When I was first introduced to the character of Robert Langdon, it was via the film The Da Vinci Code back in 2006, when I was in my last year of university. With the release of the film, it sparked a wave of students and would be “code breakers” into the Renaissance art history classes that I was taking. Us art history majors snickered at all of the newbies that would pop up their hands to interrupt the professors to ask about works and concepts that pertained to the popular film. From then on, I muttered to myself, I would swear off any and all media that had Dan Brown’s stamp on it. Cut to a few months later, when I was feeling ill, and my Mum came over to my house to console me. She had brought The Da Vinci Code DVD over and I was too weak to object. I sat and I watched it and I was surprisingly entertained. From then on, I was a convert. I had fallen head over heels in love with the Robert Langdon character. After all, he made us art history nerds seem downright useful, and that was a novel concept indeed.
Like the two films before it, Inferno lives in Robert Langdon’s world; a world of unlimited access into the inner sanctums of museums and galleries and world heritage sites with a slew of ph. D’s to follow. It’s also a world of cute, brilliant and young brunettes hungry for a police chase, ancient codexes and clues found in Italian renaissance paintings.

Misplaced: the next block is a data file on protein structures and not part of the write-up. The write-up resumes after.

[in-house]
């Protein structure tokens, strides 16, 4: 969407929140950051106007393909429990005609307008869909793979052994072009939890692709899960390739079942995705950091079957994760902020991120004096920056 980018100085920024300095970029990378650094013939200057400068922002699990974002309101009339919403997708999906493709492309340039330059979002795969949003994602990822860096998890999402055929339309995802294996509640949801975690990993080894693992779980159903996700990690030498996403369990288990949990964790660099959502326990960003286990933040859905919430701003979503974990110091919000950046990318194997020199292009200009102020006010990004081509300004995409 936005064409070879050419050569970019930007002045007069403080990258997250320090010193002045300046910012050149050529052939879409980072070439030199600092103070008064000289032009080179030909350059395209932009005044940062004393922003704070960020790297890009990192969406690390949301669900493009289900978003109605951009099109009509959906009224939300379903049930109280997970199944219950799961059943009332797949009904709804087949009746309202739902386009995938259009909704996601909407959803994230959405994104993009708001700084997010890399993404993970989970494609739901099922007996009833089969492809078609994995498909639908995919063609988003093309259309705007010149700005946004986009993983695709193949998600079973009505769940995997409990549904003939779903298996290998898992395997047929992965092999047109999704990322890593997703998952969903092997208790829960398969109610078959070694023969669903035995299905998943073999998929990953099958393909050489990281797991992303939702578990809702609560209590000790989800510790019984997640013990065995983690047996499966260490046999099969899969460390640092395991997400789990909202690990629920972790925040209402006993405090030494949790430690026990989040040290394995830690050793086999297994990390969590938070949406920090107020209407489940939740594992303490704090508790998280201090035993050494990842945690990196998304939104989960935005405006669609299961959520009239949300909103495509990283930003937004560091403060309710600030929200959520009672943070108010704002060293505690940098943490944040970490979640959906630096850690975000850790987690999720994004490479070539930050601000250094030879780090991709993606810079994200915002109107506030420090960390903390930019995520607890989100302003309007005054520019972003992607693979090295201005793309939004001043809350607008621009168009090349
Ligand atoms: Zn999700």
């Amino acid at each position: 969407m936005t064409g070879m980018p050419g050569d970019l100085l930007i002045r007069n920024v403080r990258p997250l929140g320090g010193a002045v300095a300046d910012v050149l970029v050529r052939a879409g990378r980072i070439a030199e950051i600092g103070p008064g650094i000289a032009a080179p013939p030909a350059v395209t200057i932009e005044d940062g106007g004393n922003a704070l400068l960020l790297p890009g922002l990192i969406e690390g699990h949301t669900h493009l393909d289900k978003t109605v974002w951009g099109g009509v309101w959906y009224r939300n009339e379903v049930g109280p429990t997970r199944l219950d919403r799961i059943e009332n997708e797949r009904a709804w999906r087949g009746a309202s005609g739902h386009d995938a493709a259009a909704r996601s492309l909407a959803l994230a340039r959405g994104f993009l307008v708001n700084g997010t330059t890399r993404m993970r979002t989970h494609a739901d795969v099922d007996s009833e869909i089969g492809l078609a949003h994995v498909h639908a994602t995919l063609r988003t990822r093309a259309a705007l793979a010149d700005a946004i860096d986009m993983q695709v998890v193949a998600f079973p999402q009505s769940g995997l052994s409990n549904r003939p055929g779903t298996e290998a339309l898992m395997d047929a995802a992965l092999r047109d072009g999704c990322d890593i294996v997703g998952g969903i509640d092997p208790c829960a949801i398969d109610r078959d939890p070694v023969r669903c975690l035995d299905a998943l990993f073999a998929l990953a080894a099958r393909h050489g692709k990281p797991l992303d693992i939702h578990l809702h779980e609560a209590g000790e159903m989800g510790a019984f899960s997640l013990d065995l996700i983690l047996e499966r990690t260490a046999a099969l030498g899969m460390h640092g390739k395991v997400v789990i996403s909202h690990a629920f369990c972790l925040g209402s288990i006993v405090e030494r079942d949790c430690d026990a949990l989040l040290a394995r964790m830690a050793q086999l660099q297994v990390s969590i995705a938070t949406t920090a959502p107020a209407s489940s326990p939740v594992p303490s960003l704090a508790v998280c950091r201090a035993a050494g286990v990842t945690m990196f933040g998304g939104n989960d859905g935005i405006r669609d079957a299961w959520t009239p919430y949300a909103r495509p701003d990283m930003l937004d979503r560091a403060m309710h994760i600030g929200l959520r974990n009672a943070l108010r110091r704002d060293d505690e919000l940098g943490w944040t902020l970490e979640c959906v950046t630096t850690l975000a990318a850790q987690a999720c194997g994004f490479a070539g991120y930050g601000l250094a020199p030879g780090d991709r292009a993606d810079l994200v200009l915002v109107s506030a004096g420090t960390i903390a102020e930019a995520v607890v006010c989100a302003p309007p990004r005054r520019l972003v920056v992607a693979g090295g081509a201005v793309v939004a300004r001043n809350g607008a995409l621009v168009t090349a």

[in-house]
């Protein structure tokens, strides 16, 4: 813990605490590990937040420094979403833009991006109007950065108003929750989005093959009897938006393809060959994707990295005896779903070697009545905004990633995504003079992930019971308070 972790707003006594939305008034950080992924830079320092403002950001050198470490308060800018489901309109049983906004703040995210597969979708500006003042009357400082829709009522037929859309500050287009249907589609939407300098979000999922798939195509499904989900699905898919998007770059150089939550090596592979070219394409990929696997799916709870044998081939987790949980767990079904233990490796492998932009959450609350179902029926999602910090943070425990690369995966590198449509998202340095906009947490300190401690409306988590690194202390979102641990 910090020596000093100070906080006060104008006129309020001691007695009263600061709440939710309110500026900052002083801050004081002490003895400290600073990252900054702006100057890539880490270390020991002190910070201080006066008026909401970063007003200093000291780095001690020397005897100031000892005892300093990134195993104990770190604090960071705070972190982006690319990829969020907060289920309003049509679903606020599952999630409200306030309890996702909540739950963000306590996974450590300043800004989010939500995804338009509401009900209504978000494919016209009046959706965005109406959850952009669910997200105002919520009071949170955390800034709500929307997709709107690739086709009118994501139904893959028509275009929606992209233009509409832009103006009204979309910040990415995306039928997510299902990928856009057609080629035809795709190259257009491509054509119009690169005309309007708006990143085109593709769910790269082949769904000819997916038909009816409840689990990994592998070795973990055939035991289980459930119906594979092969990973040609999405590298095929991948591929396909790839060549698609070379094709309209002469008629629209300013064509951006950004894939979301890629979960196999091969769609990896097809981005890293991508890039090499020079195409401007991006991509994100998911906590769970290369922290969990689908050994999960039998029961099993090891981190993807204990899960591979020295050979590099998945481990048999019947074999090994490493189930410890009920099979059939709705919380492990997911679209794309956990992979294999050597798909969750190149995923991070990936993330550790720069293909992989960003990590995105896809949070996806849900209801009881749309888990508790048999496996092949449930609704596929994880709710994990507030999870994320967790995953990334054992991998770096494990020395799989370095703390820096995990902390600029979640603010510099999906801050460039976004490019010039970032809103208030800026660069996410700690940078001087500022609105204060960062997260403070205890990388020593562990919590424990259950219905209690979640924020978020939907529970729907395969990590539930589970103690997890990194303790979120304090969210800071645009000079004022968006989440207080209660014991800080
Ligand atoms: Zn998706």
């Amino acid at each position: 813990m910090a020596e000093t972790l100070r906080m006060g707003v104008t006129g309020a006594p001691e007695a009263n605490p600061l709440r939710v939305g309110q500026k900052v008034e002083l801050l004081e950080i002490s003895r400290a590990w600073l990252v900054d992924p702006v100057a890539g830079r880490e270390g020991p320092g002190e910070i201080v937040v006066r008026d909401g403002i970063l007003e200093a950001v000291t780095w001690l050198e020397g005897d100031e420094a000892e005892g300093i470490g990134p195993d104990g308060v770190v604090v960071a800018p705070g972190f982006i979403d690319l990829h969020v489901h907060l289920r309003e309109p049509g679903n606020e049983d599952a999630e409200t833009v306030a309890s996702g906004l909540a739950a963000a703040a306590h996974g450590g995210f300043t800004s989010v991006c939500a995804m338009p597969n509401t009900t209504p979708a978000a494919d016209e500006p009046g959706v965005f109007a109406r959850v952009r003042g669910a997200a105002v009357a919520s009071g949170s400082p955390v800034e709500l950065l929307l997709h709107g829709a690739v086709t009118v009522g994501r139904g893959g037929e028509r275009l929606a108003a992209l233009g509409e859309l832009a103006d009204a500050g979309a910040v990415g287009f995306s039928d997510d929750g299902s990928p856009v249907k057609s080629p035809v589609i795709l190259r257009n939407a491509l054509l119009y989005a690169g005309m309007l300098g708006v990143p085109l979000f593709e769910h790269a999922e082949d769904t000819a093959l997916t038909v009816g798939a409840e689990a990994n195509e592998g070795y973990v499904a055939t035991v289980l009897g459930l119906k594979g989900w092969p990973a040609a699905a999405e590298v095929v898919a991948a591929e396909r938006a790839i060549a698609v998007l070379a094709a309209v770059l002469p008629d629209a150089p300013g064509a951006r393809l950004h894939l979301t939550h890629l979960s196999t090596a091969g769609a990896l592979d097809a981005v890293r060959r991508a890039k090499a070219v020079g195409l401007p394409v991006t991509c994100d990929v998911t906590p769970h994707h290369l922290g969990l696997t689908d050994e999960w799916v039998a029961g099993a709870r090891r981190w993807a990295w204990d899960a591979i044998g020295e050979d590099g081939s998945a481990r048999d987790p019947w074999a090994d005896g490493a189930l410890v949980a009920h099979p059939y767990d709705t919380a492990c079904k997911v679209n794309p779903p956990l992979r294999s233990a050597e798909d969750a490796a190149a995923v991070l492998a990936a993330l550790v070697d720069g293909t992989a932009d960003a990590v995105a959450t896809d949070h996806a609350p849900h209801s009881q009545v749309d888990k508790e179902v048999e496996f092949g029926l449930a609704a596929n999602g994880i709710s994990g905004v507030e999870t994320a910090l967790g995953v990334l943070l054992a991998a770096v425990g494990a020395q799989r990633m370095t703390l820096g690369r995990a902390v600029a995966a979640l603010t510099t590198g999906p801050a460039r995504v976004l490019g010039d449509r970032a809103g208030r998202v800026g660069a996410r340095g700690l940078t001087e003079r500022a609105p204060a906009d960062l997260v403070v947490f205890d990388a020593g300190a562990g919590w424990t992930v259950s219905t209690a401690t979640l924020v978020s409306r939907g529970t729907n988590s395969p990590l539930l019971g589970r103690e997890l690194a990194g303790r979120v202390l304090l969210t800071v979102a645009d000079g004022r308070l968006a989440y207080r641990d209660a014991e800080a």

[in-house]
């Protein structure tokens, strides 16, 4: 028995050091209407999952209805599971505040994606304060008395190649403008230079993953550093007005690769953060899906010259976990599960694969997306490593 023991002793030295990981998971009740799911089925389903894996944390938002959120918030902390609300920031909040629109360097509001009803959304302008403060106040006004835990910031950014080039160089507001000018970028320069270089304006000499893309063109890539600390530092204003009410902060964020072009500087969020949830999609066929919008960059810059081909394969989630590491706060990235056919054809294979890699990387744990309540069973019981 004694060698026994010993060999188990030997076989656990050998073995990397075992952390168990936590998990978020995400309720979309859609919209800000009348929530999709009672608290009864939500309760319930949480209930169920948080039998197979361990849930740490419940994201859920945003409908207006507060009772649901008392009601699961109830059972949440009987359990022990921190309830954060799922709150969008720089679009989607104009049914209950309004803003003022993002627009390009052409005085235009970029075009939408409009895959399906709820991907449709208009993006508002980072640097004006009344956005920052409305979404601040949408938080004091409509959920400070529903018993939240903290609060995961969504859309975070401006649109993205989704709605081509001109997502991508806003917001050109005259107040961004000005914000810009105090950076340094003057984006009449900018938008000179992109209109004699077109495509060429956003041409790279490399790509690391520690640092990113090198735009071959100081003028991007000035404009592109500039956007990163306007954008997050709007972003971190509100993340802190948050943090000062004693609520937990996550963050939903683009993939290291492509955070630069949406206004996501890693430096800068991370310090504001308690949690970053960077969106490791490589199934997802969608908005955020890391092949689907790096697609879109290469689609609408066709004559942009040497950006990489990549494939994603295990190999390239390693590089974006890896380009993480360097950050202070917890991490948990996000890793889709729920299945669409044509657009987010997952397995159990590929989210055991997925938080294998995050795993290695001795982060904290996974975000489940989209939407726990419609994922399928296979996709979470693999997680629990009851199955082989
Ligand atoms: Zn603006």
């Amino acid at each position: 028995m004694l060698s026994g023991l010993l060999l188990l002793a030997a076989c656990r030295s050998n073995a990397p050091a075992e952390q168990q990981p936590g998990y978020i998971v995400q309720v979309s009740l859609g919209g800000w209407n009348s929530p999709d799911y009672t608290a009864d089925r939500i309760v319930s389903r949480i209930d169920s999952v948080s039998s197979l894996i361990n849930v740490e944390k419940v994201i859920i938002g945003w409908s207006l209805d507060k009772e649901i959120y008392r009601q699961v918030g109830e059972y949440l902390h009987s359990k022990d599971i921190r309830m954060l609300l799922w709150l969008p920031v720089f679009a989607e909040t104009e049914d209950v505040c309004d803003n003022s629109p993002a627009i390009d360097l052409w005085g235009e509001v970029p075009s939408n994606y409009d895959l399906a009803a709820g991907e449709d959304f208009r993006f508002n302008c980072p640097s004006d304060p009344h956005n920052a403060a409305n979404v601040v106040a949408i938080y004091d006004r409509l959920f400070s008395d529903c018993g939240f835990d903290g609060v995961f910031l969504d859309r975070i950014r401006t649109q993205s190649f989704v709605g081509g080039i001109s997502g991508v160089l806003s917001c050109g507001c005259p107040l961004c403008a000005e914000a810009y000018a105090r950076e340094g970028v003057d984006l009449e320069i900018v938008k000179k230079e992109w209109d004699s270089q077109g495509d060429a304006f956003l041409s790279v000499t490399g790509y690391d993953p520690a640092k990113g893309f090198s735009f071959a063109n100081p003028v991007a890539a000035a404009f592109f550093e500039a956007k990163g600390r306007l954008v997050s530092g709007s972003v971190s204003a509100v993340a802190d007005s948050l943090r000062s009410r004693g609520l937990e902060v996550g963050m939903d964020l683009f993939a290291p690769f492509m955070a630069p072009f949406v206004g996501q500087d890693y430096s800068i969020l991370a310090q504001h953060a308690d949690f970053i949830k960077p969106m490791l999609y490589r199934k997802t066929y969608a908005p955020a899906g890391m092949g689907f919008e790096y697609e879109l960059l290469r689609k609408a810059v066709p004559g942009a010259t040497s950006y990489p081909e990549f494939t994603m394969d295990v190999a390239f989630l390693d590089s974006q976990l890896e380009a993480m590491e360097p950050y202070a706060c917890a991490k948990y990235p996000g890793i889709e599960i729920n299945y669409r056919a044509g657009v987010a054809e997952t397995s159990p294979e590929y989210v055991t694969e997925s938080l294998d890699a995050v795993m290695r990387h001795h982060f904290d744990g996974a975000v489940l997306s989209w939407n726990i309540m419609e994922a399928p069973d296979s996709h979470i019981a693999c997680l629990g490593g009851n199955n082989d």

Inferno opens with the quandary “half of the world’s population will be dead at the end of the day, or the entire human race will be extinct in a 100 years, what would you do?” From there, we are quickly whisked to a hospital room where Robert Langdon, still groggy and disoriented from a rather severe blow to the head is met with a, you guessed it, a pretty young thing with a background solving codes and puzzles! It becomes quickly apparent that like The Da Vinci Code, Langdon is a wanted man, and must get out of the hospital, or risk being shot. To be honest, there were some moments that I found heavy handed, like the fact that Langdon’s sidekick has a suit that fits him to a “t,” just kicking around her Florence apartment. And speaking of sidekicks, like all of his previous “helpers,” the only person who could possibly aid him in his wild goose chase to save the world again was a gorgeous young woman who was a fan of his work.
Apart from some of those eye-rolling points and a few more, the film was entertaining and was fast-paced and well-cast. Tom Hanks played an older but just as robust Robert Langdon, while Felicity Day tagged along as Dr. Sienna Brooks, and Danish actress Sidse Babett Knudsen was Langdon’s forlorn love interest. Like the previous films, and unlike, say a Bond film, things were kept above board and G-rated between Langdon and Brooks, with having them not fall in love or lust with each other. There were some plot twists and turns that I genuinely didn’t see coming that made for a fun movie. If one is interested in learning more about Italian renaissance art and culture, pick up a book. But if one wants a fun ride through Western Europe’s heritage sites with director Ron Howard at the helm for two hours, check out Inferno.
Inferno premieres in cinemas October 14.